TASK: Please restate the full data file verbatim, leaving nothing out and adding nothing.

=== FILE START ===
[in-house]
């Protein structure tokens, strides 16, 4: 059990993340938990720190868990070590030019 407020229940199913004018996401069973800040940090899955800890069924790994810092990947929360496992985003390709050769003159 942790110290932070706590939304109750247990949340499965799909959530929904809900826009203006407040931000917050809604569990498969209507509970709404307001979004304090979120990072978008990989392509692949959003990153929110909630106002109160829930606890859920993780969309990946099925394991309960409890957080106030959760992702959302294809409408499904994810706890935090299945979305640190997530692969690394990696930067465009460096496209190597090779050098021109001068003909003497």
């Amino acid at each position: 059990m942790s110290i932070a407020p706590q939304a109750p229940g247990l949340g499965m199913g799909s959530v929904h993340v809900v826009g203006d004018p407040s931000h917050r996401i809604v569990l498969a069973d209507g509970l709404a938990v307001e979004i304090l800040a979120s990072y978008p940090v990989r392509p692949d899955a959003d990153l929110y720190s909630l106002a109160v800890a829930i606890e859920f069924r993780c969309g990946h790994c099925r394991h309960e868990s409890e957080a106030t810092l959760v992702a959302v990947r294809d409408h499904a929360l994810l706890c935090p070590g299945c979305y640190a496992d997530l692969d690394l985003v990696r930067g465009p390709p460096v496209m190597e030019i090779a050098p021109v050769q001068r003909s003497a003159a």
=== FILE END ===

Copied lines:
[in-house]
């Protein structure tokens, strides 16, 4: 059990993340938990720190868990070590030019 407020229940199913004018996401069973800040940090899955800890069924790994810092990947929360496992985003390709050769003159 942790110290932070706590939304109750247990949340499965799909959530929904809900826009203006407040931000917050809604569990498969209507509970709404307001979004304090979120990072978008990989392509692949959003990153929110909630106002109160829930606890859920993780969309990946099925394991309960409890957080106030959760992702959302294809409408499904994810706890935090299945979305640190997530692969690394990696930067465009460096496209190597090779050098021109001068003909003497």
């Amino acid at each position: 059990m942790s110290i932070a407020p706590q939304a109750p229940g247990l949340g499965m199913g799909s959530v929904h993340v809900v826009g203006d004018p407040s931000h917050r996401i809604v569990l498969a069973d209507g509970l709404a938990v307001e979004i304090l800040a979120s990072y978008p940090v990989r392509p692949d899955a959003d990153l929110y720190s909630l106002a109160v800890a829930i606890e859920f069924r993780c969309g990946h790994c099925r394991h309960e868990s409890e957080a106030t810092l959760v992702a959302v990947r294809d409408h499904a929360l994810l706890c935090p070590g299945c979305y640190a496992d997530l692969d690394l985003v990696r930067g465009p390709p460096v496209m190597e030019i090779a050098p021109v050769q001068r003909s003497a003159a």